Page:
If you use a home care company, they can help with a list of what you might need. And, they can check things out on the first visit to see if anything’s missing.

3. Explain (over-explain) how you want things done and do it often.

There’s a “rule of seven” in marketing that says someone needs to hear a message seven times before they take action. That’s not a hard and fast number, but the concept is the same for any communication. People need messages repeated for them to sink in and take action. Don’t worry about being repetitive. It can be done nicely. And, your caregiver will appreciate having clear direction. Imagine coming into a new client’s home…each job is different for a caregiver. You expect different things than their last client. Maybe you need different things. Your home is new to them. They have to discover how to operate your appliances, where you keep everything, what you like and more.

More clients make the mistake of not explaining enough than overexplaining. Caregivers will be thankful when you’re thorough.

4. Discuss major variations from the care plan (job description) before asking the caregiver to do unexpected tasks.

Caregivers tend to be some of the most helpful people in the world. They will go out of the way to make you happy. And, you may come to rely on them and build a close relationship. So, it is easy to find yourself asking them to help with all kinds of things. But, remember, like with other jobs, they signed on with certain expectations. Their job description, which in this case is the care plan, outlines what they’re supposed to do. It puts them in an awkward position when you start asking for things beyond their scope.

Some examples include asking the caregiver to do in-depth cleaning or household repairs. Caregivers often do light housekeeping and many chores around the home, but they’re not a cleaning service. It can be difficult to get a caregiver into your home if the environment is unsanitary or unsafe. The home care company or care manager can work with you on resources for extreme clutter or deep cleaning. Your caregiver isn’t an electrician, pool service or roofer. Don’t ask them to put themselves (and you) in harm’s way.

You may also be tempted to ask them to do things you were told they cannot. For example, why can’t the caregiver give you your injections or fill your pill box? You’re asking them to break agency rules and state regulations in these cases. Similarly, don’t put the caregiver in an awkward situation with their agency or your family. Asking them to do something behind someone’s back or to lie for you is a breach of their trust.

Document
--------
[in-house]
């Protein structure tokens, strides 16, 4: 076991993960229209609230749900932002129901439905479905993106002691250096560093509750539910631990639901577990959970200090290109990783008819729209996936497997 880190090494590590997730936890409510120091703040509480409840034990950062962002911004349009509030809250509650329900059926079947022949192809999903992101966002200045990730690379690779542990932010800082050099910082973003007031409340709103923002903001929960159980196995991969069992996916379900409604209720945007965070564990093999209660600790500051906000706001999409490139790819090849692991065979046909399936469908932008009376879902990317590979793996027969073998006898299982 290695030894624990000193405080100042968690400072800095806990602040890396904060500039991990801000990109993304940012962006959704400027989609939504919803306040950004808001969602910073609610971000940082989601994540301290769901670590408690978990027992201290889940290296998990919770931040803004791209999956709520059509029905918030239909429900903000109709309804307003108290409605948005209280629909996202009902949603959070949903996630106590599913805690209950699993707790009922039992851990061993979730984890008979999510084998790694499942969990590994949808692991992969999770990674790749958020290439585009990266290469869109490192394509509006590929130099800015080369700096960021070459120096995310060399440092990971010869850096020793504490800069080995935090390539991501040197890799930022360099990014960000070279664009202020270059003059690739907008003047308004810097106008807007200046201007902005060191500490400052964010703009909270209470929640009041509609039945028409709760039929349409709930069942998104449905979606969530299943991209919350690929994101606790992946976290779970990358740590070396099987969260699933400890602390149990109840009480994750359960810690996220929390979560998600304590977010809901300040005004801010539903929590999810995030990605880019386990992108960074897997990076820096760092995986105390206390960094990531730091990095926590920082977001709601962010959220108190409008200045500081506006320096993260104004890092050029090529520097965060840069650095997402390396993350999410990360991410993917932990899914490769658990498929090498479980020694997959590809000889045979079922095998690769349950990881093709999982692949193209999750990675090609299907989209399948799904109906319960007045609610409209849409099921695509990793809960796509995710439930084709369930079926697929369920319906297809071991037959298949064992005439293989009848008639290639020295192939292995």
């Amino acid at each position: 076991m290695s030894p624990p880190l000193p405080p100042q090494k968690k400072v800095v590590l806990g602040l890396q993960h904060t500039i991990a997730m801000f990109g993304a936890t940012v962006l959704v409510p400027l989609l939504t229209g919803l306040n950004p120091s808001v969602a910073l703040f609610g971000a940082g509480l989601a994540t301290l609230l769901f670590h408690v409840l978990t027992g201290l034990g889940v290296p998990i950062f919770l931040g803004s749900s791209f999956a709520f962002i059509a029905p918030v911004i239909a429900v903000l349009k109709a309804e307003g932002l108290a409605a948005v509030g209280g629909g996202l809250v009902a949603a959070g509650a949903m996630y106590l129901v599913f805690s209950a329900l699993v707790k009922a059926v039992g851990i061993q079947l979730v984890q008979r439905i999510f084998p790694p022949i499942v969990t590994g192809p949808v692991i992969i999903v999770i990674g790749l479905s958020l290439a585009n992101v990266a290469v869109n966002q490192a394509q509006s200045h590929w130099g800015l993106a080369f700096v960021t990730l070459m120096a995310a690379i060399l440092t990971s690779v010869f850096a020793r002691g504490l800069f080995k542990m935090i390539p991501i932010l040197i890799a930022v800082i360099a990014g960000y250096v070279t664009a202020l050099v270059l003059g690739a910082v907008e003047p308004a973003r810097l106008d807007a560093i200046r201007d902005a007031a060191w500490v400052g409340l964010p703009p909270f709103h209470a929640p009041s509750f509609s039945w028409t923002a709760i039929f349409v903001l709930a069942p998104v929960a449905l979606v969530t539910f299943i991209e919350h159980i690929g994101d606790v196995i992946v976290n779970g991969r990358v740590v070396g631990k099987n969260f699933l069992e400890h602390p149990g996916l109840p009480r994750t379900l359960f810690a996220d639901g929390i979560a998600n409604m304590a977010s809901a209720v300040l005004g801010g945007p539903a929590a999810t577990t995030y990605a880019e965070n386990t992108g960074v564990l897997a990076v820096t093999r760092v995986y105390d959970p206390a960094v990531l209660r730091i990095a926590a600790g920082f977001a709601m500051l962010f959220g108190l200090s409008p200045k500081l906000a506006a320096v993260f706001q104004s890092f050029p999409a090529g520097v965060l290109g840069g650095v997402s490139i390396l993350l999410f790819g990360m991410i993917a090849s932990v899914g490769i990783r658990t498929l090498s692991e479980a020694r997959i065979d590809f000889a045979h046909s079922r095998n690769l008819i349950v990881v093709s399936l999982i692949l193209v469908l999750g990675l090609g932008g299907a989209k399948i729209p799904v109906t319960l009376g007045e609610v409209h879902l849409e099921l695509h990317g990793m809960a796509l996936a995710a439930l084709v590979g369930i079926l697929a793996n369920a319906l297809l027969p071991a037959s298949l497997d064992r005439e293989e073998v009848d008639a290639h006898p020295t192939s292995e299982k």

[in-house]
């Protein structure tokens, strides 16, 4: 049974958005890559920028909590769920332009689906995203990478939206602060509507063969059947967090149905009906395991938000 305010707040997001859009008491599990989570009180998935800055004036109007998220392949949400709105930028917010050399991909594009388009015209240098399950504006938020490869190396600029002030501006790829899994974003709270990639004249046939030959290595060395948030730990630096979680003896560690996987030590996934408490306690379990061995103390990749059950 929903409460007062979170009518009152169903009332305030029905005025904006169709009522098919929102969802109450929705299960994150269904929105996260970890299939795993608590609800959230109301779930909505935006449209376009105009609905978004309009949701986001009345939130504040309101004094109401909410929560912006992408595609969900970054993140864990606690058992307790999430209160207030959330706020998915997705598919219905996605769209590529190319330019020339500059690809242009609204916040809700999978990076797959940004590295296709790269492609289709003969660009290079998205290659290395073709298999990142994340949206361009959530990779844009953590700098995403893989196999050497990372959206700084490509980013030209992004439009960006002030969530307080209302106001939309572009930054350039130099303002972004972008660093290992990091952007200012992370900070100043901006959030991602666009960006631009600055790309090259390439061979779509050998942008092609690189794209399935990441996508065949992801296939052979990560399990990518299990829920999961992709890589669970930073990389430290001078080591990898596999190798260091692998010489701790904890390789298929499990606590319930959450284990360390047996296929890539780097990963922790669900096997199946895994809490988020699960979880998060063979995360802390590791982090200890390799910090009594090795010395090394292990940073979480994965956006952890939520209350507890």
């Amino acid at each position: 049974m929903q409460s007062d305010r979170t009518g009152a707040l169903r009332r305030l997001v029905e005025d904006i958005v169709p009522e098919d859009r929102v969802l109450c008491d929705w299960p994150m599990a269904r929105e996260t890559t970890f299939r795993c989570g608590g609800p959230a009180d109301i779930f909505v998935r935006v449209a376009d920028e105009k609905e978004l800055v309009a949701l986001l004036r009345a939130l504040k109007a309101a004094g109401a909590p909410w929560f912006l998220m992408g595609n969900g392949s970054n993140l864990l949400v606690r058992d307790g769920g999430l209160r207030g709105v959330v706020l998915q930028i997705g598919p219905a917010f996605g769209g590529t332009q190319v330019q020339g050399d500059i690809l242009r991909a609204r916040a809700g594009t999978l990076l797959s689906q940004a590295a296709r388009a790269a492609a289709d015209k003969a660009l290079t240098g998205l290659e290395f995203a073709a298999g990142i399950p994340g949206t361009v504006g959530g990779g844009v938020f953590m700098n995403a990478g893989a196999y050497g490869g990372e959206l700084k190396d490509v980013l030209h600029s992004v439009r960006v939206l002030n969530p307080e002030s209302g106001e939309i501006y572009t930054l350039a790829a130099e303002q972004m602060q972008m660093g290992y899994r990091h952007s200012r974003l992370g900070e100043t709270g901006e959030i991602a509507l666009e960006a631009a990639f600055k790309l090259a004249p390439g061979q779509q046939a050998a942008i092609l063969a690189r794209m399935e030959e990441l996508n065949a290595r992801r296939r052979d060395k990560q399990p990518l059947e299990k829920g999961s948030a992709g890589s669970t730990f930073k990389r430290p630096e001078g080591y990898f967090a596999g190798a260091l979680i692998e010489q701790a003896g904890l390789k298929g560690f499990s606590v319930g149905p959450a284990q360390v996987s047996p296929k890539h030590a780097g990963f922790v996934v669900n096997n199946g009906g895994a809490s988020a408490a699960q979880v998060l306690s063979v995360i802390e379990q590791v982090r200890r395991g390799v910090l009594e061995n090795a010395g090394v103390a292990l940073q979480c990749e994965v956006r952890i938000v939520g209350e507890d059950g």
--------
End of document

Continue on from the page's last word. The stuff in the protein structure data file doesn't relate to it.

5. Be nice.

We end with the most important “etiquette rule” and the one that will yield you the best experience. Unfortunately, we’re shocked how often caregivers are treated poorly. And this is a competitive marketplace…there aren’t enough caregivers to fill demands. So, caregivers have the choice and want to work for nice clients. Are you being courteous and respectful? Do you say “thank you”? Is there someone (a neighbor or relative) who comes over and demands things of the caregiver or mistreats her?

Like any employee, caregivers want (and deserve) to work in a safe, friendly environment. If you don’t treat your caregiver with respect, expect a lot of turnover. This etiquette rule supersedes all the others. Good caregivers work for good people. It’s as simple as that.

EasyLiving has zero tolerance for abuse or harassment of caregivers. Sometimes this is a tough call when relatives despair “That’s just the way Dad’s always been.” Or, when dementia seems to be at the root of agressive or sexual behaviors. But, we have to prioritize our caregivers’ safety and wellbeing. This is just the basic level of what they can expect in their workplace, your home. Beyond that, it only takes the same level of respect you would want any of your family members to get at work.